How can you appreciate great wine when you don’t know the difference between the grapes? Here is a general overview so you can better choose your wines to complement your palate and quench your desires.
This is the undisputed king of red wines. The small, thick-skinned, dark bluish grapes, give the wine the deep red color and primary taste of blackcurrant. Cabernet Sauvignon is highly suited to aging in oak barrels so the flavors of new oak – vanilla, toast, spice, chocolate and coconut are frequently part of the profile.
Key Grape Flavors – Dry Red. Mint, powerful Blackcurrant aroma, Chocolate
Food & Wine –Beef, lamb, pork and creamy pasta dishes. Great match with brie, cheddar cheese and chocolate.
As the Cabernet Sauvignon is the king of red wine, Chardonnay is the king of white wines. It’s almost always easy to drink and is full, ripe, fruity and smooth; naturally low acidity means chardonnay is almost incapable of being tart. Chardonnay takes well to oak which gives a toasty- vanilla flavor.
Key Grape Flavors –Dry white, Buttery, Apple, Peach, Lime Walnut, Toasty and sometimes nutty
Food & Wine – Poultry, seafood, and creamy pasta dishes. Great cheeses to try are Gruyere, Provolone and Brie.
Merlot is similar to cabernet sauvignon, but softer, lusher and less austere. It takes well to oak but has less tannin and acidity and a more plumy, blackcurrant flavor.
Key Grape Flavors – Dry Red. Fruity with plum, black cherry and mint
Food & Wine – Beef, lamb, stews, pizza and hearty pasta. Merlot is excellent when paired with chocolate.
Pinot Noir is difficult to grow and is generally light to medium in color with relatively low tannin and acidity. Raspberries, strawberries and cherries mingle with roses, violets, incense and hints of oriental spice.
Key Grape Flavors –Light Red. Raspberry, Wild Strawberry, Roses or Violets and Truffle.
Food & Wine – Pasta’s with red sauce and light beef dishes.
Rieslings are fabulously light and elegant, fruity and, because of their acidity, can age over many years and still taste fresh. This wine has an inherent aroma, structure and balance which do not need added flavor like oak. In fact, oak destroys Riesling’s essential integrity. The hallmark flavors in German Riesling range from floral notes, crisp green apples and riper fruit like peaches and apricots.
Key Grape Flavors – Sweet to Dry white. Apple, Lime, Honey and sometimes petrol.
Food & Wine – Poultry, pork, seafood, Oriental dishes and chocolate.
Sauvignon Blanc is one of the most distinctive white grape varieties. It has fresh, “green” aromas and is notable for its invigorating high acidity and herbal variety.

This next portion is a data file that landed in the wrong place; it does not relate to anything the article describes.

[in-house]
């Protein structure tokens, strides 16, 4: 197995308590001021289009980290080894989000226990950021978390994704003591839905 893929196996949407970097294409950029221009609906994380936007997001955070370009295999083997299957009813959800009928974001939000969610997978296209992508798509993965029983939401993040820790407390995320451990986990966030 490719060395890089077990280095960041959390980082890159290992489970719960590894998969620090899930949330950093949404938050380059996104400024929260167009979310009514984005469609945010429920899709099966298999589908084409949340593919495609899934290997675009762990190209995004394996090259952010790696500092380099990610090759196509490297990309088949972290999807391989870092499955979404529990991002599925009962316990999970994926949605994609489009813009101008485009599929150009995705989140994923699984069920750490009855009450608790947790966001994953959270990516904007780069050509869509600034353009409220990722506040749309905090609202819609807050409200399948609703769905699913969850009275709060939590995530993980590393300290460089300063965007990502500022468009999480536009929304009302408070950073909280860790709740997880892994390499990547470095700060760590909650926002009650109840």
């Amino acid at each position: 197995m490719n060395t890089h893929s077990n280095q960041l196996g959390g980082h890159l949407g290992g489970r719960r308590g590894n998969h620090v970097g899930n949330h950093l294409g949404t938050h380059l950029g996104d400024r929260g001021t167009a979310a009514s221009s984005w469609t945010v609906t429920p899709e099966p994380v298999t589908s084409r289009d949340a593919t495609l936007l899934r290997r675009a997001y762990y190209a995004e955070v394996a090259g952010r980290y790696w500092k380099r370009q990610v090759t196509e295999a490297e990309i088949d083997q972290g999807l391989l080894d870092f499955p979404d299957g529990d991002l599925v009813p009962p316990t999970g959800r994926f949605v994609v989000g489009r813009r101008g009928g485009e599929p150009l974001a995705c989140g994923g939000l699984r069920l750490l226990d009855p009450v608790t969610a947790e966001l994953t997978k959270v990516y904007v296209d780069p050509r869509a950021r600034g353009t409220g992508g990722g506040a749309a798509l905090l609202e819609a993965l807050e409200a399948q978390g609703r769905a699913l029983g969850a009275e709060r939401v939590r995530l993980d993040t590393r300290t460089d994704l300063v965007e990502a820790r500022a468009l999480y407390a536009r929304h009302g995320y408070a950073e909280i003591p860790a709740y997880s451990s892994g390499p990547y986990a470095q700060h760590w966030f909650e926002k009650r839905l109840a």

Key Grape Flavors – Dry White. Gooseberry, Apple, Cut Grass, Flowering Currant Leaves
Food & Wine – Seafood, vegetable dishes, salads
Deep-colored, full-bodies, spicy-toned wines are now all the rage and syrah/shiraz is the king red. The berry fruit taste is dense, inky and more herbal, the acidity is higher, and the spice is a vigorous whiff of freshly ground black pepper.
Key Grape Flavors – Dry Red. Blackberry, raspberries and blackcurrants, freshly ground black pepper and spice
Food & Wine – Beef, pork, turkey, spicy dishes
The zinfandel is aromatic with notably sweet, spicy fruit like ripe raspberries or cherries.
Key Grape Flavors – Dry red. Raspberry, blackberry
Food & Wine – Steak, poultry, pizza, burgers
To appreciate a wine, you must taste a wine!
- Look – The color of wine can give clues to grape varieties, place of origin and age. Look down on the wine from above to check for clarity and assess the color.
- Twirl – Swirling the wine aerates it and releases its aromas; and the way it runs back down the glass may tell you something about its alcohol or age.
- Sniff – Inhale deeply and don’t be afraid to put your nose right down into the glass. Try to identify the aromas of the fruit, the flowers, the oak…
- Sip – Take a generous sip, concentrating on how the wine feels in the mouth and on the tongue. Analyze the wine and search for flavors and textures.
- Maneuver – Move the wine around your mouth to reach all of your taste buds. Draw in air to carry the aromas to the back of the throat.
- Spit it out – If wine tasting is the aim, rather than social drinking, you need to keep a clear head. Spit out after tasting to keep your faculties at their best.
Wine an Introduction by Joanna Simon